Homocysteine– A Stealth Mediator of Impaired Wound Healing: A Preliminary Study

Author(s): 
Joseph V. Boykin, Jr., MD,1,2 and Chris Baylis, PhD3

Nitric oxide (NO), a gaseous free radical, is a critical mediator of normal tissue repair.1 Angiogenesis,2 granulation tissue formation,3 epidermal migration,4 and collagen deposition5 are all significant wound repair processes that are regulated by NO bioactivity. General somatic and wound NO bioactivity may be evaluated by measuring nitrate and nitrite (NOx, the stable oxidation products of NO) from plasma and urine and from wound fluid NOx, respectively. In experimental and clinical wound healing research, NOx has been used extensively as a reliable surrogate marker for NO.1,3,5–8 In all cases, NOx determinations have been highly sensitive to conditions or factors that reduce NO production and impair normal wound healing, such as diabetes,9 protein-calorie malnutrition,10 cutaneous irradiation,11 steroid therapy,12 and metabolic inhibition of NO synthesis.13 In these cases, decreased wound fluid NOx and impaired wound closure were associated with decreased collagen accumulation,14 wound tensile strength, type I and III collagen gene expression,15 vascular endothelial growth factor (VEGF) expression, granulation tissue formation, and wound microvascular perfusion.16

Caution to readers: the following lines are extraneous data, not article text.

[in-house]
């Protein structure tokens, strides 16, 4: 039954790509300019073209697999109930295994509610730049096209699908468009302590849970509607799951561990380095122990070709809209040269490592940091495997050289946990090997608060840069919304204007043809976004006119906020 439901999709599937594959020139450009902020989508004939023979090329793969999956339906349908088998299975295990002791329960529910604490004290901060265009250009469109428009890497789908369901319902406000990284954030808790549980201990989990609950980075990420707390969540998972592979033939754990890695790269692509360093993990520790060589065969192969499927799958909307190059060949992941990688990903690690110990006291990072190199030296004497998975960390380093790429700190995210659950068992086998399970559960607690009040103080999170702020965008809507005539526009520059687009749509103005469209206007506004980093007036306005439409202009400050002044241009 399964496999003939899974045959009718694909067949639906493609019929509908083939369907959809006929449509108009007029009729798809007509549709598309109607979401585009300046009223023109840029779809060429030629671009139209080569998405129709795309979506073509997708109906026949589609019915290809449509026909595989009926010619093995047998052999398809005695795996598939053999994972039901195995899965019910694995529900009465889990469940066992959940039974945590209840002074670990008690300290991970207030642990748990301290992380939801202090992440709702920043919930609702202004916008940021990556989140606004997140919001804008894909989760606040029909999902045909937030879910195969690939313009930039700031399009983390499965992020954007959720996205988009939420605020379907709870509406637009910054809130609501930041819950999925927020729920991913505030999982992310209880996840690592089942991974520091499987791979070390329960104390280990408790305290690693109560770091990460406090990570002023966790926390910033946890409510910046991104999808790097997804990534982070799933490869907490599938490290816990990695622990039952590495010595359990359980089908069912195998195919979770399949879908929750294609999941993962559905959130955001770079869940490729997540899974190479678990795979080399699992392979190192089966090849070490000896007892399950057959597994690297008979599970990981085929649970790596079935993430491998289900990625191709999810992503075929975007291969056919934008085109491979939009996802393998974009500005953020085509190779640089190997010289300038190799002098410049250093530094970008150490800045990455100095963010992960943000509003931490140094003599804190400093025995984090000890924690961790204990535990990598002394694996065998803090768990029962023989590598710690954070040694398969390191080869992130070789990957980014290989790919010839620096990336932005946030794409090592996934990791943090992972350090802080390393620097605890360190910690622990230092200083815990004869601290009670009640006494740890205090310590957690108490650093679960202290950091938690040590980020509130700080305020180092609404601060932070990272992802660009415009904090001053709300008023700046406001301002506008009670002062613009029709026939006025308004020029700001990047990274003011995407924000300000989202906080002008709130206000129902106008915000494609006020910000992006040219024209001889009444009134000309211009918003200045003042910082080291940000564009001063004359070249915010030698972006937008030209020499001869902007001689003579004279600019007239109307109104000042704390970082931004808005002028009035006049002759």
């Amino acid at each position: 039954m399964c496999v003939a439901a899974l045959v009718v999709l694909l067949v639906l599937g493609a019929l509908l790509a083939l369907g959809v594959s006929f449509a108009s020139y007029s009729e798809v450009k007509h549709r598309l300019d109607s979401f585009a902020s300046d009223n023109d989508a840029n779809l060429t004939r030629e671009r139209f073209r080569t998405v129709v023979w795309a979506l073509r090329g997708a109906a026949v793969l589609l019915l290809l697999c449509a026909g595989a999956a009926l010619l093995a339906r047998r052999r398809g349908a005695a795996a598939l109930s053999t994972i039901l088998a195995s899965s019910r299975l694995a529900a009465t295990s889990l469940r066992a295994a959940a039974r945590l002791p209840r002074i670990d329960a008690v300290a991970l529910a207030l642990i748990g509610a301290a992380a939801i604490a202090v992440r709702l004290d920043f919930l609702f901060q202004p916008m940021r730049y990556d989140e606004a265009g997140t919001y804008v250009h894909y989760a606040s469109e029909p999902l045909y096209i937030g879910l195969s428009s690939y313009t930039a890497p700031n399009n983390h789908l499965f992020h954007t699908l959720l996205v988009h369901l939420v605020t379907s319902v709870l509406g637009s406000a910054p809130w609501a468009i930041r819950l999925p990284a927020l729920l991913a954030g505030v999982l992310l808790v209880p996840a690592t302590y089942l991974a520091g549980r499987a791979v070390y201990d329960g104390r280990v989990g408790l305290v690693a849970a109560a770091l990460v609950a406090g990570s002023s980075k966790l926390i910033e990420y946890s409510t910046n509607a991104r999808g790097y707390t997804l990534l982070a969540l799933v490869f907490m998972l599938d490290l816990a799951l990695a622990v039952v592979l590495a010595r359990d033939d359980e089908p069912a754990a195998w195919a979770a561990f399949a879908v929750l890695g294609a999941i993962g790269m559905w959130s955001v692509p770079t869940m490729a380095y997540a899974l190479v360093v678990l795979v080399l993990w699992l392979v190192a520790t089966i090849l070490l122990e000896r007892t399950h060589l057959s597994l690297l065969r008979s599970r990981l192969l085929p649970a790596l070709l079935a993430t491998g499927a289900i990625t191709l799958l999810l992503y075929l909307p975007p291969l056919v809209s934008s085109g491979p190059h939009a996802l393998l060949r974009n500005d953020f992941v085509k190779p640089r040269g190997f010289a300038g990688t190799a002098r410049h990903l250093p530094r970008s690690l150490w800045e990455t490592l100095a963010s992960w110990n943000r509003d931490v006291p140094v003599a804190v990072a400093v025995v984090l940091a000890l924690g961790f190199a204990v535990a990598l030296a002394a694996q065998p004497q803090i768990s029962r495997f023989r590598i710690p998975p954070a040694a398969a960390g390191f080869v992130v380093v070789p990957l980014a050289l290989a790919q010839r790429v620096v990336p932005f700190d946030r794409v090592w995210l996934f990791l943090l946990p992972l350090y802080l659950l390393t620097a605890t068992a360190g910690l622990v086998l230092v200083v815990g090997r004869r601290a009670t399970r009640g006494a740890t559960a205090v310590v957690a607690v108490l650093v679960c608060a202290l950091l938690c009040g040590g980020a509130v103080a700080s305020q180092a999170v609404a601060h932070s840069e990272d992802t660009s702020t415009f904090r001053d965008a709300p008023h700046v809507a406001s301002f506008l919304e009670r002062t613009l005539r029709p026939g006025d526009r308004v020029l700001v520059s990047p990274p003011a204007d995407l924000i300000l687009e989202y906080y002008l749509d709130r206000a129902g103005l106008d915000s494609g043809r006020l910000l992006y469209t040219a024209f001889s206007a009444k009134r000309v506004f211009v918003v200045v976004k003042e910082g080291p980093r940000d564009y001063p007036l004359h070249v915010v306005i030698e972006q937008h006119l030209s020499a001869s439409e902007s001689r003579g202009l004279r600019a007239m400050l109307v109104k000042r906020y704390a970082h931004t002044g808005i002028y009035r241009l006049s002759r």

Elevated homocysteine (Hcy) is widely accepted as a novel risk factor associated with atherosclerotic cardiovascular disease (CVD) in the coronary, cerebral, and peripheral vascular beds.17 Homocysteine also is believed to antagonize NO bioactivity by multiple pathways but has not been identified as a risk factor for wound repair. This preliminary study was designed to prospectively document the relationship between impaired wound healing, wound NO bioactivity evaluated by wound fluid NOx measurement, and elevated Hcy while using topical human fibroblast-derived dermal substitute (Dermagraft® Human Fibroblast-Derived Dermal Substitute, Smith & Nephew Inc., Largo, Fla) for the treatment of chronic lower-extremity ulcers.

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